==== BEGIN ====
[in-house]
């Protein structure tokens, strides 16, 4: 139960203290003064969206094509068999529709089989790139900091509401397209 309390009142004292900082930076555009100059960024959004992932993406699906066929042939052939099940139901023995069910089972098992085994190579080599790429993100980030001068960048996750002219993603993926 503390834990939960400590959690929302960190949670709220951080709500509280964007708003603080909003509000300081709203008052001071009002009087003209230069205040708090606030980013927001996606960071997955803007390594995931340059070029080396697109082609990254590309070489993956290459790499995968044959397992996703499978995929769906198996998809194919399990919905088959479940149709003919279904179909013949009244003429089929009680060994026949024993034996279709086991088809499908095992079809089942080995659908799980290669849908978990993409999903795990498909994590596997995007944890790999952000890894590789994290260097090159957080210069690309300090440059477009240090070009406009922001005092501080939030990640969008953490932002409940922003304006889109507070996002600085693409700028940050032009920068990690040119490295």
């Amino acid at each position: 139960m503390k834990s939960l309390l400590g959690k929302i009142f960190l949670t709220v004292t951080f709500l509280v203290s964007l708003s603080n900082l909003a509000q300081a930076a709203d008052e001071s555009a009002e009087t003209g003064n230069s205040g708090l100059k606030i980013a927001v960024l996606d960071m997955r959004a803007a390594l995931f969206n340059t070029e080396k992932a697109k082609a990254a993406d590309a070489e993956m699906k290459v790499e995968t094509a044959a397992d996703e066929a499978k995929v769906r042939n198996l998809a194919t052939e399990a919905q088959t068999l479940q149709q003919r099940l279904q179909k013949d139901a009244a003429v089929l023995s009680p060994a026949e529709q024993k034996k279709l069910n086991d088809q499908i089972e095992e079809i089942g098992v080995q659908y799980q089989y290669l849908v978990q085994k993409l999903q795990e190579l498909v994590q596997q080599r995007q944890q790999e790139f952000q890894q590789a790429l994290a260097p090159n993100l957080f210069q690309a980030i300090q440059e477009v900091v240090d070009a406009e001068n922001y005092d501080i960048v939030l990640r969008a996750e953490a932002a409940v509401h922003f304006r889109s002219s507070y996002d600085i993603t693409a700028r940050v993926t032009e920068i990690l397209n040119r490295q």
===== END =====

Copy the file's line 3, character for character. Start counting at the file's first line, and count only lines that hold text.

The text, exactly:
């Amino acid at each position: 139960m503390k834990s939960l309390l400590g959690k929302i009142f960190l949670t709220v004292t951080f709500l509280v203290s964007l708003s603080n900082l909003a509000q300081a930076a709203d008052e001071s555009a009002e009087t003209g003064n230069s205040g708090l100059k606030i980013a927001v960024l996606d960071m997955r959004a803007a390594l995931f969206n340059t070029e080396k992932a697109k082609a990254a993406d590309a070489e993956m699906k290459v790499e995968t094509a044959a397992d996703e066929a499978k995929v769906r042939n198996l998809a194919t052939e399990a919905q088959t068999l479940q149709q003919r099940l279904q179909k013949d139901a009244a003429v089929l023995s009680p060994a026949e529709q024993k034996k279709l069910n086991d088809q499908i089972e095992e079809i089942g098992v080995q659908y799980q089989y290669l849908v978990q085994k993409l999903q795990e190579l498909v994590q596997q080599r995007q944890q790999e790139f952000q890894q590789a790429l994290a260097p090159n993100l957080f210069q690309a980030i300090q440059e477009v900091v240090d070009a406009e001068n922001y005092d501080i960048v939030l990640r969008a996750e953490a932002a409940v509401h922003f304006r889109s002219s507070y996002d600085i993603t693409a700028r940050v993926t032009e920068i990690l397209n040119r490295q």